We can pack ‘glass of milk’ level of calcium into chocolate, says Delavau

By Oliver Nieburg contact

- Last updated on GMT

High-load calcium chocolate with ‘glass of milk’ levels to lure consumers, says Delavau
High-load calcium chocolate with ‘glass of milk’ levels to lure consumers, says Delavau

Related tags: Chocolate, Milk

Nutritional ingredients supplier Delavau has utilized its fortification technology to enrich chocolate and compound coatings with calcium equivalent to levels in a glass of milk.

The North American company has its roots in supplying vitamins and minerals for supplements, but has used its patented Accent technology to fortify 7 g of chocolate or compound coating with up to 300 mg of calcium carbonate.

It is looking to partner with a major cocoa processor to bring high-load calcium chocolate to market.

‘Meaningful for consumers’

“Chocolate as a delivery system has been a bit of an untapped opportunity,”​ Jeff Billig, VP and general manager at Delavau Food Partners told ConfectioneryNews.

“Being able to add a glass of milk level to 7g of chocolate – that would be really meaningful for the consumer.”

He said 7 g of chocolate or compound coating would be enough to enrobe a wafer or snack bar, but manufacturers could also create a an entire chocolate bar with calcium fortified chocolate that would account for more of a person’s recommended daily allowance (RDA) for calcium – which is 1,000 mg for 19–50 year olds, according to the US Department of Health.

“Chocolate experts have been surprised how little sensory impact there’s been for such a high calcium load,” ​said Billig.

He claimed calcium fortification had little impact on taste, flavor and texture and said that by bringing calcium out of the base of bars and incorporating it into the chocolate or compound coating, manufacturers could bring more functional ingredients such as protein and fiber into the product base.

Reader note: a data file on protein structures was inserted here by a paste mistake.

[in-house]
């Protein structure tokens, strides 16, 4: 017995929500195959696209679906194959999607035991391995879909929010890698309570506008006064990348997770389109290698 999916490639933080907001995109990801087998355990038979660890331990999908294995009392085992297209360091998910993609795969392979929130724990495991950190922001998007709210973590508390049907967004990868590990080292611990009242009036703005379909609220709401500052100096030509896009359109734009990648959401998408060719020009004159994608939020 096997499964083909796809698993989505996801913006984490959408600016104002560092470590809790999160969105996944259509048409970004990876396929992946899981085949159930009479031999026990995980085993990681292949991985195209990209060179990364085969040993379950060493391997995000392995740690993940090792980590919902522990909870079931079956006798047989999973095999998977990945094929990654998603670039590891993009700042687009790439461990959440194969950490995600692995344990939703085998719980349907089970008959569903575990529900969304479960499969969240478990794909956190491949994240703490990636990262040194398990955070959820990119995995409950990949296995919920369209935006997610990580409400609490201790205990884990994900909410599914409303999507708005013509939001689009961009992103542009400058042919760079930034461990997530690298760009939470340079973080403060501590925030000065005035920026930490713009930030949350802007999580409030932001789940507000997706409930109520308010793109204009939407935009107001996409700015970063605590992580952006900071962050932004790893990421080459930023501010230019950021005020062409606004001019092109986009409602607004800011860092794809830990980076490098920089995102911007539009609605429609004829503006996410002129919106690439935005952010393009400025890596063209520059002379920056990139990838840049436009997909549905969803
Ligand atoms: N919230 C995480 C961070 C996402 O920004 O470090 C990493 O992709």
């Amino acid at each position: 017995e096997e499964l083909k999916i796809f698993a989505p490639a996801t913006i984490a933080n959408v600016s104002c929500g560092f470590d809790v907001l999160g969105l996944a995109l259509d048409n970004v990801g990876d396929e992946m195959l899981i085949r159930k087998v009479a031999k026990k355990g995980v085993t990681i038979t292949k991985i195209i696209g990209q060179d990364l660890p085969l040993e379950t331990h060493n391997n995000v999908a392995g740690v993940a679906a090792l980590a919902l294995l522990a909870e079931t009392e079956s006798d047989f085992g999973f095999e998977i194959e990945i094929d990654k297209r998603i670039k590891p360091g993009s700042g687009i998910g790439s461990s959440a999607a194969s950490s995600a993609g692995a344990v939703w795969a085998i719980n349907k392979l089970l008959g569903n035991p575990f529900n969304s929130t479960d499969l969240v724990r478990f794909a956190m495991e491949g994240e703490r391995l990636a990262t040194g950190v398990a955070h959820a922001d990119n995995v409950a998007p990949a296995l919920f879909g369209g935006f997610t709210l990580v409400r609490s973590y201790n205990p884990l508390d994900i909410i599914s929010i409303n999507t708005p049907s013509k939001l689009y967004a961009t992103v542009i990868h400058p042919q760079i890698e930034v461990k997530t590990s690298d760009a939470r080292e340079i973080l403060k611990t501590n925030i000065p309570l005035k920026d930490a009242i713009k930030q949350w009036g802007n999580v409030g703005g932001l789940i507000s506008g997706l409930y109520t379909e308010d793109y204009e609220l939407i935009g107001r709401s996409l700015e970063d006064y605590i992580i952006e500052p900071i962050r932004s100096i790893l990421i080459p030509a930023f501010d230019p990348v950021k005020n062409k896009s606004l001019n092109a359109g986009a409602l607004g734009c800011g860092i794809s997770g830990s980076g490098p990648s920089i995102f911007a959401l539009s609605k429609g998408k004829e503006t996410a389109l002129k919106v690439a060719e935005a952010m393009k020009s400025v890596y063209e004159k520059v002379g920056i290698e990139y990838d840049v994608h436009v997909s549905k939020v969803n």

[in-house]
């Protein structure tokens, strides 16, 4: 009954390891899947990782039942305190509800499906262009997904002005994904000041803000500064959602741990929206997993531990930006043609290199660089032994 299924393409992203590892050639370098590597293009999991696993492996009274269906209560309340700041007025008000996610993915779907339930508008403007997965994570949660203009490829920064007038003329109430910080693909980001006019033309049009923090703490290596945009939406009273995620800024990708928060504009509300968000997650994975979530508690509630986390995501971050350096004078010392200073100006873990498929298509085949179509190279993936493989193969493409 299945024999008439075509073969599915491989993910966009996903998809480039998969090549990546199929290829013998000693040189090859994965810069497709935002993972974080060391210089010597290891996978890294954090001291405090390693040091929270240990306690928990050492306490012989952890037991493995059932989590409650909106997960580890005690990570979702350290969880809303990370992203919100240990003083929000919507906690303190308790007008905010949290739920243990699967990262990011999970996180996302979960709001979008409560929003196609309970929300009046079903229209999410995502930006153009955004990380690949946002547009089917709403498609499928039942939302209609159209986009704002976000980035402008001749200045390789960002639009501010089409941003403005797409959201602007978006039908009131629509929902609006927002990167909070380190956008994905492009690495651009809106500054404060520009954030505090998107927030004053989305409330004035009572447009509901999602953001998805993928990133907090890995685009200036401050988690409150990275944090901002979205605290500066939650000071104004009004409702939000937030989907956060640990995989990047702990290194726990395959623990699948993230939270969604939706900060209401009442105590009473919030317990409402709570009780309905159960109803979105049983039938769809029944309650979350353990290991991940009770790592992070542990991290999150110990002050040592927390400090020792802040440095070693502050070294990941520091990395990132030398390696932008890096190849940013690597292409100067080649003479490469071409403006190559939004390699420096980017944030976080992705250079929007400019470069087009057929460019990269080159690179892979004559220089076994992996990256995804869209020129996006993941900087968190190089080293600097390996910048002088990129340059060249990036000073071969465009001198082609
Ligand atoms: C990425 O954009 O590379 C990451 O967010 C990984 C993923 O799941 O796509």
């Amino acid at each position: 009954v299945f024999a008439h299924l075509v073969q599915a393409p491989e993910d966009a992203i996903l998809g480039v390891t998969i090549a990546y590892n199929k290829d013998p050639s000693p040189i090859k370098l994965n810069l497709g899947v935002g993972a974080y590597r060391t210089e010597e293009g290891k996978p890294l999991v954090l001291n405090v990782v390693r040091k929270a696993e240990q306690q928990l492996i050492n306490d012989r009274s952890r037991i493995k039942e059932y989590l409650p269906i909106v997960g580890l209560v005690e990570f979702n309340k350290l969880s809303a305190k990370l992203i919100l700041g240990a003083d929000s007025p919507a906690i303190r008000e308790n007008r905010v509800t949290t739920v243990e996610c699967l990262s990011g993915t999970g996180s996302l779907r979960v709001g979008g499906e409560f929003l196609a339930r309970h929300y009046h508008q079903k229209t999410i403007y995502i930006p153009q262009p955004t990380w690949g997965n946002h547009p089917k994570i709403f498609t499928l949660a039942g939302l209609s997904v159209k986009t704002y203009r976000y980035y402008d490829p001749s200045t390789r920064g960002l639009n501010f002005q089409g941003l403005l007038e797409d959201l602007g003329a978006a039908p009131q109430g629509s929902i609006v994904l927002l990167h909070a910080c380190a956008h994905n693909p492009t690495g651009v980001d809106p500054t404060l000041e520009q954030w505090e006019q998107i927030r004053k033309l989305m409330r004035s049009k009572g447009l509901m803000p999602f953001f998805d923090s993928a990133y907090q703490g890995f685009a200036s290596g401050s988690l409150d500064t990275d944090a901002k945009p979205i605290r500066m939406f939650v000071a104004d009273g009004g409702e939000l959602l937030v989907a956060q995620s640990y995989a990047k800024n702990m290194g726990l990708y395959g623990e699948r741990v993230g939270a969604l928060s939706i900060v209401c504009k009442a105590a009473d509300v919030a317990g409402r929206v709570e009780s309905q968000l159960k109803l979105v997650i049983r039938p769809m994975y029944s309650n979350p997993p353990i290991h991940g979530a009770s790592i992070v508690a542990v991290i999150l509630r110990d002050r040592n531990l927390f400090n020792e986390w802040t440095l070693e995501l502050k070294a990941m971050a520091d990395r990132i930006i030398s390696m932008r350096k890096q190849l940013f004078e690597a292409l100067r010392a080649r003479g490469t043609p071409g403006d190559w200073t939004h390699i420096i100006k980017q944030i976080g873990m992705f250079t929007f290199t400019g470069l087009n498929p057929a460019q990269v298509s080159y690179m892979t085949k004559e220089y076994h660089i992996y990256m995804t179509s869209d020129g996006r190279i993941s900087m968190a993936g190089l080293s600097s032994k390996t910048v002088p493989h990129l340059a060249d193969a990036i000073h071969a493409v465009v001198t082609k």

‘Possibilities for marketers’

Billig said there had been an influx of specialty chocolate and compound coatings to market in the past few years that were nutritionally enhanced with added fiber or protein.

“A technology that easily and cost effectively adds  calcium to a mainstay confectionery item like chocolate creates new possibilities for marketers as consumer needs continue to evolve,”​ he said.

Research in the Journal of the American College of Nutrition​ from 2013 found many Americans, particularly from low-income households, were falling short of recommended calcium intakes.

Billig added that calcium chocolate could help meet the nutrient needs of those who cannot or choose to avoid dairy products.

Non-GMO technology

Delavau says its high-load calcium chocolate would be considered non-GMO. The company’s Accent technology is based on the proper particle size and surface area to obtain the intended functionality.

“We are not adding anything to it. What we do is physical processing,”​ said Billig.

Delavau has performed tests with dark and milk chocolate as well as compound coatings and foresees no limitations.

Billig said calcium carbonate was added at the conching stage and the process required no adjustments to existing operations.

He said calcium carbonate directly replaces the chocolate formulation (cocoa mass and sugar) and could be cost neutral depending on the chocolate recipe. 

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1 comment

Milk also has Vit D

Posted by Ruth,

You need vitamin D to absorb the calcium. Milk is a brillant vehicle because it contains both. This chocolate is not a 100% substitute for milk.

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